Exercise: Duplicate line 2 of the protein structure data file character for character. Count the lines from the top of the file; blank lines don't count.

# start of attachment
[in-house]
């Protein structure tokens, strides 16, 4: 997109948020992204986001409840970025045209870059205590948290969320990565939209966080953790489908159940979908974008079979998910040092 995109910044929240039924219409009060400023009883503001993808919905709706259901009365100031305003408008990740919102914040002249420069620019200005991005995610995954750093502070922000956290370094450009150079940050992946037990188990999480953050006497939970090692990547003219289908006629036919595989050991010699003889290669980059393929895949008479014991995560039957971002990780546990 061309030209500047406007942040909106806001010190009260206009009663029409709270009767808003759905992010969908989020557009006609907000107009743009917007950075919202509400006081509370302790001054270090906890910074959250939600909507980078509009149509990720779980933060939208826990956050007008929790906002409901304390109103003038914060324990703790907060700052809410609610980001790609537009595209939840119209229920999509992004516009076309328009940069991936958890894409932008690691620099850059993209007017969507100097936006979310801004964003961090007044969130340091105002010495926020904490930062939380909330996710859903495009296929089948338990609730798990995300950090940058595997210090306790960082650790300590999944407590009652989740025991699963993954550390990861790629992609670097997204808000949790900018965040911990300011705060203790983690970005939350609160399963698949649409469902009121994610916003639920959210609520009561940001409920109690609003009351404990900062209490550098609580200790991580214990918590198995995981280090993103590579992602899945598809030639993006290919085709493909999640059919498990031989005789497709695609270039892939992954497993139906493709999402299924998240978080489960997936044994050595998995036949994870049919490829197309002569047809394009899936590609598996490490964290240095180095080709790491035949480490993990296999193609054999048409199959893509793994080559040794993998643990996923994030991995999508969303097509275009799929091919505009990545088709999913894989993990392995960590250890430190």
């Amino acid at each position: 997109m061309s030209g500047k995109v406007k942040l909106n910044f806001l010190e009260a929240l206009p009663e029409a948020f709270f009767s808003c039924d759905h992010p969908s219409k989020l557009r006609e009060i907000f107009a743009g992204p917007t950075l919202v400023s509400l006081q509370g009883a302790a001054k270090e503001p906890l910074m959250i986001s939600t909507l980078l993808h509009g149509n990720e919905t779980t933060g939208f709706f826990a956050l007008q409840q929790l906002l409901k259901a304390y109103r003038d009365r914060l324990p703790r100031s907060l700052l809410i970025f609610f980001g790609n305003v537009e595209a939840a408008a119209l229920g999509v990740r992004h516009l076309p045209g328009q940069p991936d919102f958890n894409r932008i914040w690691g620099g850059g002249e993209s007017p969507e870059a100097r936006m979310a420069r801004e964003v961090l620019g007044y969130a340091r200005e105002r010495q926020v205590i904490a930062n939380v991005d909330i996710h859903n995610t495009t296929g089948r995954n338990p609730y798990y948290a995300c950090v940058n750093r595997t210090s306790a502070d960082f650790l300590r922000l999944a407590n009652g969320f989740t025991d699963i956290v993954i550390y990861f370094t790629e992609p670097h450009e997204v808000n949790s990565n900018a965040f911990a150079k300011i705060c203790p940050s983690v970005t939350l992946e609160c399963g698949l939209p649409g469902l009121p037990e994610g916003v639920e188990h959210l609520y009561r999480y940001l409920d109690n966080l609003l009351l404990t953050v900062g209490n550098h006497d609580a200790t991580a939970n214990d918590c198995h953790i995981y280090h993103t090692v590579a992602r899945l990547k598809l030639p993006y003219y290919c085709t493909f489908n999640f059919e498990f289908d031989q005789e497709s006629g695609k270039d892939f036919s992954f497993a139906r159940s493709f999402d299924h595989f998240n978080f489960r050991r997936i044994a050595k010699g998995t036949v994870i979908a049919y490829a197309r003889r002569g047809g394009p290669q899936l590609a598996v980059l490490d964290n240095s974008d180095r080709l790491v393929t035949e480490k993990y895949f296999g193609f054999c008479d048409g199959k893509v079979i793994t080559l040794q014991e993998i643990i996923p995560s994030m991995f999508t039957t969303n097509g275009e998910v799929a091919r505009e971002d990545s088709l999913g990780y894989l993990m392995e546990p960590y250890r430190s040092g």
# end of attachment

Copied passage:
């Protein structure tokens, strides 16, 4: 997109948020992204986001409840970025045209870059205590948290969320990565939209966080953790489908159940979908974008079979998910040092 995109910044929240039924219409009060400023009883503001993808919905709706259901009365100031305003408008990740919102914040002249420069620019200005991005995610995954750093502070922000956290370094450009150079940050992946037990188990999480953050006497939970090692990547003219289908006629036919595989050991010699003889290669980059393929895949008479014991995560039957971002990780546990 061309030209500047406007942040909106806001010190009260206009009663029409709270009767808003759905992010969908989020557009006609907000107009743009917007950075919202509400006081509370302790001054270090906890910074959250939600909507980078509009149509990720779980933060939208826990956050007008929790906002409901304390109103003038914060324990703790907060700052809410609610980001790609537009595209939840119209229920999509992004516009076309328009940069991936958890894409932008690691620099850059993209007017969507100097936006979310801004964003961090007044969130340091105002010495926020904490930062939380909330996710859903495009296929089948338990609730798990995300950090940058595997210090306790960082650790300590999944407590009652989740025991699963993954550390990861790629992609670097997204808000949790900018965040911990300011705060203790983690970005939350609160399963698949649409469902009121994610916003639920959210609520009561940001409920109690609003009351404990900062209490550098609580200790991580214990918590198995995981280090993103590579992602899945598809030639993006290919085709493909999640059919498990031989005789497709695609270039892939992954497993139906493709999402299924998240978080489960997936044994050595998995036949994870049919490829197309002569047809394009899936590609598996490490964290240095180095080709790491035949480490993990296999193609054999048409199959893509793994080559040794993998643990996923994030991995999508969303097509275009799929091919505009990545088709999913894989993990392995960590250890430190």